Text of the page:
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12 Groundbreaking Startups Selected for 2020 Do Good Spring Fellows

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The Do Good Institute is thrilled to announce that 12 undergraduate students from a range of disciplines have been selected to take part in its 3-month Spring Fellows Program at the Do Good Accelerator. 

During their fellowship, students will be exposed to opportunities and coaching to help scale their projects from ideas to positive social impact. This select group of students will spend the semester exploring, testing, or growing their venture with weekly 1:1 coaching sessions, workshops that provide insights to valuable tools and resources, and the ability to network with top industry leaders and other peers engaged  in social entrepreneurship and innovation. The program includes membership to the Do Good Accelerator, a collaborative coworking space, where students will work to answer social, cultural, or environmental issues through innovative problem solving.

Introducing Our Spring 2020 Fellows

  • Sadia Alao, The Joy Journal: Sadia is creating The Joy Journal- a physical, interactive guide on how to journal with joy. The journal is meant to help individuals who suffer from anxiety and depression remember their self worth. Using meaningful prompts, pop up art, stellar graphics and more, people will learn to lead their lives with gratitude and affirmation. Sadia will spend her time as a Fellow creating and testing her product.
  • Vanessa Barker, Pawsible: Vanessa is the founder and leader of Pawsible, a student-led support program for UMD students who are raising future assistance dogs. Vanessa founded Pawsible to support Puppy Raisers (operating under the National Capital Region of the Guide Dog Foundation for the Blind) with access to a dog food pantry and financial support if they’re facing financial difficulty.Vanessa is back for a second semester as a Fellow and is working on securing 501(c)3 status for her organization. 
  • Georgia Chahalis, Cruising for Lives: Georgia is working to eliminate food waste on cruise ships with her project Cruising for Lives. Cruising for Lives aims to promote and establish food redistribution methods on cruise ships, saving food from going to waste. By creating a system that cruise lines can donate leftover food to the communities in need where they dock, both sustainability and food insecurity can be tackled. Georgia looks forward to continuing research on this important topic and coming up with a business model to launch her idea into action.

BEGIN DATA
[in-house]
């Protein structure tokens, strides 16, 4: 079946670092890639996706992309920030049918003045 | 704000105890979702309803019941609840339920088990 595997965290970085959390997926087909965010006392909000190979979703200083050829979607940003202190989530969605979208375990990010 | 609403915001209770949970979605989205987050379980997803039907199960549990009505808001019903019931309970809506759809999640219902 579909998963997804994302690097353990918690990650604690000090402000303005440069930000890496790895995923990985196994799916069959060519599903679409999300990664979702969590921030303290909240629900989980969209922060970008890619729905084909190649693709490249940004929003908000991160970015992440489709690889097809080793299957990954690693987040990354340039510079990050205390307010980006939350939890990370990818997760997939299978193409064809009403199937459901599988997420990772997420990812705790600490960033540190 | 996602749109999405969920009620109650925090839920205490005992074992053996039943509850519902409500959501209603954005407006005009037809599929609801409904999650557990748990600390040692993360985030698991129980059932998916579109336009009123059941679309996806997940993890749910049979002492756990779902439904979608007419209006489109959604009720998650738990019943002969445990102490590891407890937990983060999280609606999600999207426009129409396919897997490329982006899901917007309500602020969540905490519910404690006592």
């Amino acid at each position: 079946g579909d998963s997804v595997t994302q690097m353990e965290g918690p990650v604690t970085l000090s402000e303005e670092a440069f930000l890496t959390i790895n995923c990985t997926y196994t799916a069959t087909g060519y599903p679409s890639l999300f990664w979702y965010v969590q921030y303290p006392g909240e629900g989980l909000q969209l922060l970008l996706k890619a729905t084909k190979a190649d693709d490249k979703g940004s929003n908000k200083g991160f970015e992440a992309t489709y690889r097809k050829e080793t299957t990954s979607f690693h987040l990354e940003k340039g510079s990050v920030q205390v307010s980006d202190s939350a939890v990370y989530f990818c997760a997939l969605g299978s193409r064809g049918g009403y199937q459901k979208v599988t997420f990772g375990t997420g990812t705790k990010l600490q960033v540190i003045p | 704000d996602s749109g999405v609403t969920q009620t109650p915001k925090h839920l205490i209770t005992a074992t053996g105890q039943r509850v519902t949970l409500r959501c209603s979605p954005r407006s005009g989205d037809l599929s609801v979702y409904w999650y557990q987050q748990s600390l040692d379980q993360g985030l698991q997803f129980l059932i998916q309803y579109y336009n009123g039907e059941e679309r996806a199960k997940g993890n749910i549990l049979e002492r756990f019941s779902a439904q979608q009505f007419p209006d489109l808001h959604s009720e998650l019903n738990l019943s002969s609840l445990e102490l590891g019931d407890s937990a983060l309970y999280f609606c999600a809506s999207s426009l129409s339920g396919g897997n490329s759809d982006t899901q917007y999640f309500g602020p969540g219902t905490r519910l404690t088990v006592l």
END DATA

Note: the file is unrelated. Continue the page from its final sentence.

• Charles Grody, Hydraze: Charles, co-founder of Hydraze, Inc., plans to spend his fellowship focused on expanding their brand. Hydraze is a sustainability-oriented venture with an aim to reduce average toilet water consumption by 45 percent,which is estimated to save four billion dollars and 200 billion gallons of water annually in the United States. Hydraze does this by using its disruptive stall latch-activated flushing mechanism, which supplies a far more accurate system than than existing automatic sensors. In an effort to minimize water waste, Hydraze also offers a water monitoring platform which enhances facility managers’ ability to efficiently manage their buildings maintenance. 
  • Andrew Jasiura, LifeView: Andrew will be growing LIFE VIEW, a production company focused on educational media and investigative journalism that tells all sides of a story. Andrew is  currently working on a Virtual Reality narrative and 2D documentary on the influx of immigration stemming from Central America, as well as developing a larger photo series and collection of articles focusing on police brutality in Hong Kong.